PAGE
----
Art Without Oil – The People Trying to End Fossil Fuel Cultural Sponsorship

Fossil Free Culture NL has been working to remove Shell from the city's museum quarter.
FFCN protest at the Concertgebouw.
All photos: Laura Ponchel

A group of “artivists” has successfully managed to rid Amsterdam’s museum quarter of fossil fuel money, after a series of artistic performances in the Van Gogh Museum and the Concertgebouw.

Fossil Free Culture NL (FFCNL), a collective of artists, activists, researchers and critics, celebrated their victory on the lawn of Amsterdam’s Museumplein, after the Concertgebouw made public in September that Shell was no longer part of its business club. The announcement came on the tails of an “art storm” of three actions from FFCNL inside the classical music venue at the end of 2019, climaxing in the group tossing thousands of sheets of discordant music from the upper balconies at the end of a concert. 


The Concertgebouw was the last institution on Amsterdam’s museum square still to have ties to the fossil fuel industry – the Rijksmuseum quietly dropped Saudi oil conglomerate Aramco in 2017, and in 2018, the Van Gogh Museum cut its ties with Shell after intense pressure from FFCNL, which performed six times in and around the gallery.

Celebrating fossil fuel free museumplein 2 credidt FFCNL.jpg

FFCNL celebrating fossil fuel free museumplein. Photo: Laura Ponchel​

FFCNL is part of an international movement to stop “artwashing” – attempts by fossil fuel companies to clean up their image by sponsoring cultural institutions. Arguing that accepting oil money in the midst of a climate emergency is ethically untenable, groups such as Liberate Tate, BP or not BP, Culture Unstained, and Liberons ons Louvre have been pressuring museums, galleries and theatres to drop fossil fuel sponsors for over a decade. 

And they’re increasingly successful: since October last year, the Royal Shakespeare Company, the National Theatre, National Galleries Scotland, the Southbank Centre & BFI, and Amsterdam’s Concertgebouw have dropped either Shell or BP as sponsors. Artwashing is fast becoming a doomed strategy for fossil fuel companies. Oil money now looks to institutions almost as rancid as cash from arms and tobacco companies. And that's worrying Shell and BP.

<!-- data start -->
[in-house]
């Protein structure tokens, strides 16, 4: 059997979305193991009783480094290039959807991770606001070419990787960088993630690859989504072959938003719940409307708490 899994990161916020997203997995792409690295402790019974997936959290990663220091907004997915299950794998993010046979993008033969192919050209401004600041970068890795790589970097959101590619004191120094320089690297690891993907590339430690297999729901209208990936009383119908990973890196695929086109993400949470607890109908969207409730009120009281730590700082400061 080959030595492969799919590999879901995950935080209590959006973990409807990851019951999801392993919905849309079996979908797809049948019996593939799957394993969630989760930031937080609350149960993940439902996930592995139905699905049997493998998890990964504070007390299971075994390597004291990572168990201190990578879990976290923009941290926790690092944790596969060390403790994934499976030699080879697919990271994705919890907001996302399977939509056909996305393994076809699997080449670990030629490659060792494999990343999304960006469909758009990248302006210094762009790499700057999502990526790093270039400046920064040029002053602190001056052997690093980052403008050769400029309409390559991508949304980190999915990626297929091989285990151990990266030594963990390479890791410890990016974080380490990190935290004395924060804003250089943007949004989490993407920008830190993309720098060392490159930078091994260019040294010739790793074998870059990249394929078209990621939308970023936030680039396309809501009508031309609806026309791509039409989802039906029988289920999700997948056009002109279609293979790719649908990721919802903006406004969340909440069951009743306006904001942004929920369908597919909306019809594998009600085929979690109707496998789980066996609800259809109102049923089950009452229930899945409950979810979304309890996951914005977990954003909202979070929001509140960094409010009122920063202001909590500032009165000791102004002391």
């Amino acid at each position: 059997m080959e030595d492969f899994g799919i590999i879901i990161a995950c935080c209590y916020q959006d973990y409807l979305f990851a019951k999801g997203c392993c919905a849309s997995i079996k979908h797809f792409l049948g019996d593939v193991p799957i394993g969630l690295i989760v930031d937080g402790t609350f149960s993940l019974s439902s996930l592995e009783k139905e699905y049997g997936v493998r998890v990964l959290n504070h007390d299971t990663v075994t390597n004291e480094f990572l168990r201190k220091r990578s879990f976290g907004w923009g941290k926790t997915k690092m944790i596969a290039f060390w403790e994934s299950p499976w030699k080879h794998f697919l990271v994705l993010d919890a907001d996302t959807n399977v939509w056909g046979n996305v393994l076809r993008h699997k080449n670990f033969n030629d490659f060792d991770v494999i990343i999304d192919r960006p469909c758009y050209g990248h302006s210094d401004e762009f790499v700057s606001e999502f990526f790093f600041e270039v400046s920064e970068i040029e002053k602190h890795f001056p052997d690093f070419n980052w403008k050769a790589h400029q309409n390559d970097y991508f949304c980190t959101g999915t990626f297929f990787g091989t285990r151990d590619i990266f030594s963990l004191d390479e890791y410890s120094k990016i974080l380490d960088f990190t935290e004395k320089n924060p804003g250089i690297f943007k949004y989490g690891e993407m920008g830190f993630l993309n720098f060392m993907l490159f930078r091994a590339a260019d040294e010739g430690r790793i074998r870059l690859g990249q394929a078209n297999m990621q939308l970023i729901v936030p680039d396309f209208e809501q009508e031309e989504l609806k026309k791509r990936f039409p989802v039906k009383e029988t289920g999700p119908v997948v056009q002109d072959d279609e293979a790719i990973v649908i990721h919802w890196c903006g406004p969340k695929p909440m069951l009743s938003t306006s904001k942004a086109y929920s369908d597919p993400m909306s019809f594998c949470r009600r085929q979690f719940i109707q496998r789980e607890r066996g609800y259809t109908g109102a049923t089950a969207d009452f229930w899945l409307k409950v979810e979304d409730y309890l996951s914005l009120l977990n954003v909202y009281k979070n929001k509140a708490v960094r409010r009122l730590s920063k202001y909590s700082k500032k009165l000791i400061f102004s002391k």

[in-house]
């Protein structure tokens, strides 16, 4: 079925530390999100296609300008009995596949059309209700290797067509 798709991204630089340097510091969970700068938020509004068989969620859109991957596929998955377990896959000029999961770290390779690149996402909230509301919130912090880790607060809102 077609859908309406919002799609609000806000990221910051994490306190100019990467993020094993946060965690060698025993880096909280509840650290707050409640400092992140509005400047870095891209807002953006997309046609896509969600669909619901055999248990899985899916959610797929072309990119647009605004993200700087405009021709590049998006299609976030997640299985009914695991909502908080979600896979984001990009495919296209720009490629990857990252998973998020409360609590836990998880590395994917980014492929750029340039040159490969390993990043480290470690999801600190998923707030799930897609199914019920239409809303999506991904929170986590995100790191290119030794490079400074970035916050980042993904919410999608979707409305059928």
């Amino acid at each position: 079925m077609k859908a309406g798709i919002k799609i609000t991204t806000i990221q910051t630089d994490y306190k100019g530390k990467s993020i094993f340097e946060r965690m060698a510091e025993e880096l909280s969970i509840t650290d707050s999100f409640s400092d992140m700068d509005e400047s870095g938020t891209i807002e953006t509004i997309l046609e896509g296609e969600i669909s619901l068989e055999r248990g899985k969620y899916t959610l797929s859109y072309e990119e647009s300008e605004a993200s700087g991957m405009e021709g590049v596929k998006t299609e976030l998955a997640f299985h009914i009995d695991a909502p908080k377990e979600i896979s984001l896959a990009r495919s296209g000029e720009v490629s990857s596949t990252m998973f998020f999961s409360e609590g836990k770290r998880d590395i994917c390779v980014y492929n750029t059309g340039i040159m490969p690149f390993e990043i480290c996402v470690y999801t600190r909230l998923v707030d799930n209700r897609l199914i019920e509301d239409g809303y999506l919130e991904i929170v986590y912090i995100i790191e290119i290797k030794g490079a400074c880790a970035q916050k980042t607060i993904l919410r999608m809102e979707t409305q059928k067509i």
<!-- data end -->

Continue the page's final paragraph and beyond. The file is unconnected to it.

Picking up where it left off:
BP’s new CEO, Bernard Looney, acknowledged the impact of activists’ opposition on the business’s social standing, while Shell has overhauled its sponsorship strategy as a result, moving away from the arts to focus on scientific institutions. Its CEO, Ben van Beurden, has said that hanging onto the company’s social license to operate — which is under threat from a resurgence of climate activism and shifting public sentiment — is one of the company’s top three priorities. Van Beurden is right to worry: in January, the chair of the UK’s Oil and Gas Authority warned that the industry would struggle to attract investors and to maintain public approval if it did not drastically change. 


FFCNL began targeting the Van Gogh Museum in 2017, blending artistic performances with protest (they renounce the term “activist”). In one of their first performances, seven women (or “muses”) dressed in white sipped molasses from shells and let it dribble down to the steps. They were arrested and held for three days for “damaging private property” — a move that triggered public disbelief and widespread support. Later, they dropped 12-metre long banners in the central staircase while Naomi Pieters, a queer and anti-racist activist, read out their manifesto to “End the fossil fuel age now”. 


Photo: Laura Ponchel